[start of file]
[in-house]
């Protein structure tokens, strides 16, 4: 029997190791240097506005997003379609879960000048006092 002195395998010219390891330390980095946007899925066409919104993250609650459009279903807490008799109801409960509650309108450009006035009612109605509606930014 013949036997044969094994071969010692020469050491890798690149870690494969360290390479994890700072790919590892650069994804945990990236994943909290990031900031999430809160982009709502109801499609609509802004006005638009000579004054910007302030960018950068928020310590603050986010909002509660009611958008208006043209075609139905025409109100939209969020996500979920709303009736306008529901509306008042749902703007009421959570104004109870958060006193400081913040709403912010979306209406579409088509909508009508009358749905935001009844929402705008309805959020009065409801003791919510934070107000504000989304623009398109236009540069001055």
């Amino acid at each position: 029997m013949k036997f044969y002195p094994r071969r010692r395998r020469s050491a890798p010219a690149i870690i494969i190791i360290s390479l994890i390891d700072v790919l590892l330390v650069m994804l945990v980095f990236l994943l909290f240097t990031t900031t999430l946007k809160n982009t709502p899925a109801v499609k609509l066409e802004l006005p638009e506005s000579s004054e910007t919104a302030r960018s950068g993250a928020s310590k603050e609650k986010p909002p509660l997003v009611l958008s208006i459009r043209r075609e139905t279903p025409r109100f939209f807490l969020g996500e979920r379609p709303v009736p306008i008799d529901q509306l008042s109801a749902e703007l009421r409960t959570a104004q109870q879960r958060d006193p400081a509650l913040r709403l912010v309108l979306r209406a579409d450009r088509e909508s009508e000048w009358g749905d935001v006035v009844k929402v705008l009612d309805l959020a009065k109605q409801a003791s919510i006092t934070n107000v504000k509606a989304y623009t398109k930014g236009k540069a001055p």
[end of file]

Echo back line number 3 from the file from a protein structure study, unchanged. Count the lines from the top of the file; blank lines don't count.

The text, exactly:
């Amino acid at each position: 029997m013949k036997f044969y002195p094994r071969r010692r395998r020469s050491a890798p010219a690149i870690i494969i190791i360290s390479l994890i390891d700072v790919l590892l330390v650069m994804l945990v980095f990236l994943l909290f240097t990031t900031t999430l946007k809160n982009t709502p899925a109801v499609k609509l066409e802004l006005p638009e506005s000579s004054e910007t919104a302030r960018s950068g993250a928020s310590k603050e609650k986010p909002p509660l997003v009611l958008s208006i459009r043209r075609e139905t279903p025409r109100f939209f807490l969020g996500e979920r379609p709303v009736p306008i008799d529901q509306l008042s109801a749902e703007l009421r409960t959570a104004q109870q879960r958060d006193p400081a509650l913040r709403l912010v309108l979306r209406a579409d450009r088509e909508s009508e000048w009358g749905d935001v006035v009844k929402v705008l009612d309805l959020a009065k109605q409801a003791s919510i006092t934070n107000v504000k509606a989304y623009t398109k930014g236009k540069a001055p």